NEW YORK (CBSNewYork) — Consumer experts warn that scammers, fraudsters and identity thieves are busier than ever right now.
Some New Yorkers are risk takers, who get in over their heads.
“Somebody tried to sell me rubies and it turned out to be a scam,” one man said.
“It’s called the Murphy game, three-card Monte,” another man said.
That face-to-face fraud is small compared to what happens online, said experts at an event for National Consumer Protection Week. They highlighted scams that are surging.
Pump-and-dump stock scams rely on misinformation to create hype.
“Often spreading false news, so people buy at the price and then they dump their shares, and when they’re gone, people lose most or all of their money,” said Jorge Tenreiro, senior trial counsel at the U.S. Securities and Exchange Commission.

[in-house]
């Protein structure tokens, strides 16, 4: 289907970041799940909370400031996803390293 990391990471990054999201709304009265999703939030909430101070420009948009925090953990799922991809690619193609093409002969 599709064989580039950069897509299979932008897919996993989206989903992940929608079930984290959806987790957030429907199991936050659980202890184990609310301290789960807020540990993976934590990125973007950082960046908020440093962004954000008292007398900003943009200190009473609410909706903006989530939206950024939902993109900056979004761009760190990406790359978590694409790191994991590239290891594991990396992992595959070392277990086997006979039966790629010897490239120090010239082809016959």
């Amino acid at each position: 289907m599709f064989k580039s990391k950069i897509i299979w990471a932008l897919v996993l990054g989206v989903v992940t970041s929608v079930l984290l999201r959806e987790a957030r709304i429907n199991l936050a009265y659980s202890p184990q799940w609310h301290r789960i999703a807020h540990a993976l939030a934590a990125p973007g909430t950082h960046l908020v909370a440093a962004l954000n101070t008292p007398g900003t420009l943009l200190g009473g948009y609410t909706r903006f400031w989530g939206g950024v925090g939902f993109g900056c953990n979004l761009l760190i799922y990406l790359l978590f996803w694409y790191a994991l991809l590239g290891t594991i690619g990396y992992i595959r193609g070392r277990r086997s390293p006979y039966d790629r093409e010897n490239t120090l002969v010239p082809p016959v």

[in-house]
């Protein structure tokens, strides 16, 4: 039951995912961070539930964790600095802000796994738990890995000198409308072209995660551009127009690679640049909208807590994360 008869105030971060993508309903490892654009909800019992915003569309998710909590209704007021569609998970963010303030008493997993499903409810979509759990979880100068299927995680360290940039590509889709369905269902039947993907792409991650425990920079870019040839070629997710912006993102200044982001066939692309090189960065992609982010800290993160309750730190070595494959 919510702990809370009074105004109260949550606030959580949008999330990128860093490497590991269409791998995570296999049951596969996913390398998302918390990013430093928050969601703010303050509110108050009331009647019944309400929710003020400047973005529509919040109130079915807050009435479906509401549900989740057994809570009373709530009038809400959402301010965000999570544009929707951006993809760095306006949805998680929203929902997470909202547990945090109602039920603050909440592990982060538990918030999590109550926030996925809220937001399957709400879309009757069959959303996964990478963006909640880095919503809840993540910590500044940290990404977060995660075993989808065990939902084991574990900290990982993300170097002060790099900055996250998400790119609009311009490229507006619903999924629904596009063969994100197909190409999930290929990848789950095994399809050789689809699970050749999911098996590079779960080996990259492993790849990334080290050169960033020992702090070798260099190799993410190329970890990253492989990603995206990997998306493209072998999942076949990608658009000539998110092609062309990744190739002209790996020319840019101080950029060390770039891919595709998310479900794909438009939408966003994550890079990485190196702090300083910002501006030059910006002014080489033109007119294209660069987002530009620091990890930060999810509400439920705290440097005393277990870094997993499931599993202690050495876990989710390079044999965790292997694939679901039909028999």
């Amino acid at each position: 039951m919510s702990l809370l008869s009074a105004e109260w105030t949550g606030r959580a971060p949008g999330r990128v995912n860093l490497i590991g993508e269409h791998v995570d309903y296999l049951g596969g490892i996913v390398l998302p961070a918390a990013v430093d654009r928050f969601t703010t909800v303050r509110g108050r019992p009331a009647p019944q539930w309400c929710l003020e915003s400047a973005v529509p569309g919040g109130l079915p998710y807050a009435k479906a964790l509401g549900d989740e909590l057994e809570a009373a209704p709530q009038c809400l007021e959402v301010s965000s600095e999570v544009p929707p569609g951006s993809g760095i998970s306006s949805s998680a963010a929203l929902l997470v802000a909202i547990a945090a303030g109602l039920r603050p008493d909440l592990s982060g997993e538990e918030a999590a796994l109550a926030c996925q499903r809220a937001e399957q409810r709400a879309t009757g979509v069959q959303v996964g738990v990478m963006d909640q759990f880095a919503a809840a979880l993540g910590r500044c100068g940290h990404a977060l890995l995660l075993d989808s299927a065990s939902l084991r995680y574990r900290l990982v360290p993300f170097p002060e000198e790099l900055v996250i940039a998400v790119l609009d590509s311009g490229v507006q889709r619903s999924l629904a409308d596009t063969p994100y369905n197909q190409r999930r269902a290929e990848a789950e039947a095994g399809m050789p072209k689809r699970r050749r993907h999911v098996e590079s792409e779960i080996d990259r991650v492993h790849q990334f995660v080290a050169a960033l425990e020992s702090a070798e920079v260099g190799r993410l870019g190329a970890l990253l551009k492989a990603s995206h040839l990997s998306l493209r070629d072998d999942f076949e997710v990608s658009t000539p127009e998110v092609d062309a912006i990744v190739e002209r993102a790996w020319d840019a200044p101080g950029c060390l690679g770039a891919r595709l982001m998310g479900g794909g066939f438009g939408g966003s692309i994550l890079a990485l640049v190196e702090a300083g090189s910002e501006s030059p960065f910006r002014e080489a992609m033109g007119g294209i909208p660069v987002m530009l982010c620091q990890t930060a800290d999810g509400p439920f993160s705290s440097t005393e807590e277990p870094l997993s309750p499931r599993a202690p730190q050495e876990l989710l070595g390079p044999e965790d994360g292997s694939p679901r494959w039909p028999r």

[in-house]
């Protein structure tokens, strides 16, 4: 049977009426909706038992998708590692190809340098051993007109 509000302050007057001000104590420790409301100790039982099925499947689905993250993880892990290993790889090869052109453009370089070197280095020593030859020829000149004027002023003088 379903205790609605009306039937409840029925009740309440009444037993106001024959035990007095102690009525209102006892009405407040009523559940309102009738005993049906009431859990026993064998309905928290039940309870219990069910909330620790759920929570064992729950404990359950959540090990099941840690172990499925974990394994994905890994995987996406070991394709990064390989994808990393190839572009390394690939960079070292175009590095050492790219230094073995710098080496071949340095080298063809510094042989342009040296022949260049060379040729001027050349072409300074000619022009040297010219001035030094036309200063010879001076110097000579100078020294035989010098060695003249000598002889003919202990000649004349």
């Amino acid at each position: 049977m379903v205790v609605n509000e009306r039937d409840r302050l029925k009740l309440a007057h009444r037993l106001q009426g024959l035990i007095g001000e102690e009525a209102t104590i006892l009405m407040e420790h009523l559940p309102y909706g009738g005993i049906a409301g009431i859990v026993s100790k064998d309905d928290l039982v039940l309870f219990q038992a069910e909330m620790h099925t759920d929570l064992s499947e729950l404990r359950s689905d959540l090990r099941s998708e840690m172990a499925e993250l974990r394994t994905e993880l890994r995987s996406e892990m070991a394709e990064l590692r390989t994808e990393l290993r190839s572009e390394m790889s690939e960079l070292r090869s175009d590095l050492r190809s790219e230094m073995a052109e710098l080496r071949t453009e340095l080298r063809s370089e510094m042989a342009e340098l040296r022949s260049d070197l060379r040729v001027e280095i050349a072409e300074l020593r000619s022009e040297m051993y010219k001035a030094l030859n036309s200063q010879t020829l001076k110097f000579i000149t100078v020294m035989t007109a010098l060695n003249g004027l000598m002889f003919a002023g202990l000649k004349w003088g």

“And you think it’s coronavirus, some of it?” CBS2’s Dave Carlin asked.
“Fraudsters take advantage of the latest sort of thing that’s in the news,” Tenreiro said.
He says be skeptical of inflated claims regarding coronavirus.
“Do your research, that’s sort of the message,” he said.
RELATED STORY: BBB Warns About New Tax Scam To Steal Your Refund
This month, another popular con can rob you of your refund from the Internal Revenue Service.
“Most people have taxes in their minds right now, and criminals really take advantage of that … [They] try and basically just steal your personal information so they can then go ahead and file a fraudulent tax return in your name and steal your refund,” IRS criminal investigator Anny Pachner said.
Suspicious? It pays to double check your case by taking the time to call the IRS.
“They end up losing it because they just didn’t understand how it works,” said Claire Rosenzweig, president and CEO of the Better Business Bureau.
That’s followed by employment offer scams where you get tricked into giving away detailed personal information for jobs that don’t exist.
With any cold call or unwanted messaging, don’t give out sensitive information and don’t open attachments to stay away from this particular March madness.
It is estimated Americans lost nearly $670 million to scams last year.